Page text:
Editor’s Note: During this period of social distancing, Student Group Tour magazine will continue to provide ideas for planning educational travel. Many attractions and destinations are closed at this time; please contact them directly for updated information. 

The National Constitution Center in Philadelphia, Pennsylvania, is located on one of the most historic square miles in the United States.

“Philadelphia is where history was made,” said Kerry Sautner, chief learning officer at the National Constitution Center. “Many groups come to see Independence Hall, where the Constitution was drafted and signed, and then make their way to the Constitution Center, where they will learn how the document affects us today.”

One of the museum’s most iconic attractions is Signers’ Hall, which brings to life the final day of the Constitutional Convention with 42 life-size bronze statues of the Founding Fathers. There are numerous famous faces in the room, including George Washington, Benjamin Franklin, James Madison and Alexander Hamilton. “This adds dimension to the constitutional story and captures students’ curiosity about the people involved on that momentous day,” Sautner said.

Groups are able to customize a visit with activities, workshops, programs and guided tours. “The Center is a ‘theme park’ for constitutional knowledge in a way that is interactive, immersive, and promotes students having informed, authentic conversations,” Sautner said.

National Constitution Center exhibit
National Constitution Center exhibit, Philadelphia, Pa.
Credit: National Constitution Center

“Freedom Rising” sets the stage for the full museum experience with a 360-degree live theatrical production exploring the role of the Constitution in the American quest for freedom.

“The Story of We the People,” the National Constitution Center’s main exhibit, guides visitors through milestones in America’s history and reveals how the Constitution is as important today as it was in 1787. Here, students can participate in hands-on programs like Balance of Powers in which students explore scale models of the Capitol, White House and Supreme Court as they examine the checks and balances of government.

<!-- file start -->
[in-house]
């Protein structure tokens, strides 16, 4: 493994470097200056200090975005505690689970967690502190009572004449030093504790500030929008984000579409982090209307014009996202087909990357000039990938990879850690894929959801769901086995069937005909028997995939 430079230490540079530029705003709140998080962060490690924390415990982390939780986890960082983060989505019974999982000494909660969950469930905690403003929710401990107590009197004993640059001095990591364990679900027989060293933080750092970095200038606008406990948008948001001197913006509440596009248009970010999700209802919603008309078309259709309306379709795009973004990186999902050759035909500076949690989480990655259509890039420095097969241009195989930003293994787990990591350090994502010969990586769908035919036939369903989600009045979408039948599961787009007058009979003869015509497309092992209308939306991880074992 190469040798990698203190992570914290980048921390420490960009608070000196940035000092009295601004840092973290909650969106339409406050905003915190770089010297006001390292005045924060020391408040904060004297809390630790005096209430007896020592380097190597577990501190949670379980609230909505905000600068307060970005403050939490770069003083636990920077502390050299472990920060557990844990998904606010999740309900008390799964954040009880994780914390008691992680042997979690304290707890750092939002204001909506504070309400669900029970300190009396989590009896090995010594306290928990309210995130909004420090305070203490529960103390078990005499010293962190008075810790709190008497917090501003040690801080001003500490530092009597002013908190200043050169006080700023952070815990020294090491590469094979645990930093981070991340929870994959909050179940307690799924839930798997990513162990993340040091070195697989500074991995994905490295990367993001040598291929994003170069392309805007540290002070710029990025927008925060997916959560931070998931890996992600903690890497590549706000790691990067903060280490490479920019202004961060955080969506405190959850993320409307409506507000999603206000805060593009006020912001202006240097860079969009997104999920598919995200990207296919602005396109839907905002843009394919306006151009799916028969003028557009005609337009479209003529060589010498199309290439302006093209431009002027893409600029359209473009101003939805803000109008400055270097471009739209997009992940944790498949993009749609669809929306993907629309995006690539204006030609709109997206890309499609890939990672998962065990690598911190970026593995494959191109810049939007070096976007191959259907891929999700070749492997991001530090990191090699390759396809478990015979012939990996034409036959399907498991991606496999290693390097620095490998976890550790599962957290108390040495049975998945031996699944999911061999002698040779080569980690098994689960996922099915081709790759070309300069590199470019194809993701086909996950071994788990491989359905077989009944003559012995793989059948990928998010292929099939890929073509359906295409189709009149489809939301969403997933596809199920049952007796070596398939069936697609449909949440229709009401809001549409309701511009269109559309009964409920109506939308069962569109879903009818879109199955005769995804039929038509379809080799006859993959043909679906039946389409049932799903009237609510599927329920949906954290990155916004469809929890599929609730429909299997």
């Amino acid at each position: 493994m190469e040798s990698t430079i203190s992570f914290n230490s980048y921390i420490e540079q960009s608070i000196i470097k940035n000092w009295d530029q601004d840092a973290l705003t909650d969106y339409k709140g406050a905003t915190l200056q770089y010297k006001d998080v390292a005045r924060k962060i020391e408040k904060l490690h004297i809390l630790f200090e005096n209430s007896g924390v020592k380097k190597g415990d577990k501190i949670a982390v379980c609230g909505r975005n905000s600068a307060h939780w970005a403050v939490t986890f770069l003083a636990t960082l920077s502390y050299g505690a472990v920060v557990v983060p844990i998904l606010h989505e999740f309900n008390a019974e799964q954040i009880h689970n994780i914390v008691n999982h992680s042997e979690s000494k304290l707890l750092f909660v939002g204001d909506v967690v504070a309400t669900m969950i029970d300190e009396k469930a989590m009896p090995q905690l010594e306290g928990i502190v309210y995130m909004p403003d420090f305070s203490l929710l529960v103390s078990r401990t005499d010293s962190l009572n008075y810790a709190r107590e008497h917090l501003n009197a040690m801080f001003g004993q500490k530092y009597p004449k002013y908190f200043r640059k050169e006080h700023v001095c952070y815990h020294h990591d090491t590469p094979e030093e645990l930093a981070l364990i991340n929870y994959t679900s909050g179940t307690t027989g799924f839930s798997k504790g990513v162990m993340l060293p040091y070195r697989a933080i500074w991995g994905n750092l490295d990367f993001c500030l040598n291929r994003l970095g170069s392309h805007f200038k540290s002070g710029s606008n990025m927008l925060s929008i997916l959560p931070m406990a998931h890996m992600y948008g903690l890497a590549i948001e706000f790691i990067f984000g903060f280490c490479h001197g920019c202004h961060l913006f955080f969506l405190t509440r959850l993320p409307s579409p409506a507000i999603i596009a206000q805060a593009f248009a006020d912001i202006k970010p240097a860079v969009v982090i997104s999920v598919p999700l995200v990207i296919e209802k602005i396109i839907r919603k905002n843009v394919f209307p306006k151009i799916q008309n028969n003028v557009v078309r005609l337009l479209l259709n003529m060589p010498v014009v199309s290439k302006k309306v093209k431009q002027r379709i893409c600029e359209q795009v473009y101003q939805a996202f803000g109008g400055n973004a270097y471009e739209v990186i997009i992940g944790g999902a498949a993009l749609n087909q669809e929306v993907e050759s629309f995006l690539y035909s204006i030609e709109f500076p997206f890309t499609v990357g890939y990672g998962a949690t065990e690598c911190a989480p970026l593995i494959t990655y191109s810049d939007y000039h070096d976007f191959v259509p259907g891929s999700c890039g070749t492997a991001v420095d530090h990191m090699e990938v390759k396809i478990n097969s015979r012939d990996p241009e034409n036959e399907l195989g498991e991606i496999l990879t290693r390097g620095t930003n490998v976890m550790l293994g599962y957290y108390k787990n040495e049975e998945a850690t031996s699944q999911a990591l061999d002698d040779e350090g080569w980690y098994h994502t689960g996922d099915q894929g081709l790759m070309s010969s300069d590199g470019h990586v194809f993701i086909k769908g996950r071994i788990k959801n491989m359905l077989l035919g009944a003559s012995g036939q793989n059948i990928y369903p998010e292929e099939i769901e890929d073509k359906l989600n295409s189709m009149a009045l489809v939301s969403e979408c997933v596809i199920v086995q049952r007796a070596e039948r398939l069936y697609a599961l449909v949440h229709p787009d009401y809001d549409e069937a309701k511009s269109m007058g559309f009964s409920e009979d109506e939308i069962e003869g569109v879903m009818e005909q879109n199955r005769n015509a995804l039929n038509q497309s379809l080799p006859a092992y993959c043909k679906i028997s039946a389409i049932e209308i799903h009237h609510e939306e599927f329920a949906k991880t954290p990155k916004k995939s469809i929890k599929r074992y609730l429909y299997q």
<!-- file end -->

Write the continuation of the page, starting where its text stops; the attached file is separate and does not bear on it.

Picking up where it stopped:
“Presidential Trivia is a favorite for students and teachers alike, presenting material intended to engage the audience in conversation and understanding, not just factoids,” Sautner said.

The Giant Constitution Board Game is another popular feature. Students compete to make it to the finish line first as they are quizzed on the Constitution and American history.

“The center offers hours of interactives for students,” Sautner said. “We know that students go back to their schools with challenging questions and want to dive deeper. Our online resources extend that learning and empower teachers to continue to make learning about the Constitution relevant by bringing it to the modern day.” 

For more about the National Constitution Center call 215-409-6800 or go to constitutioncenter.org.

Article by Michael McLaughlin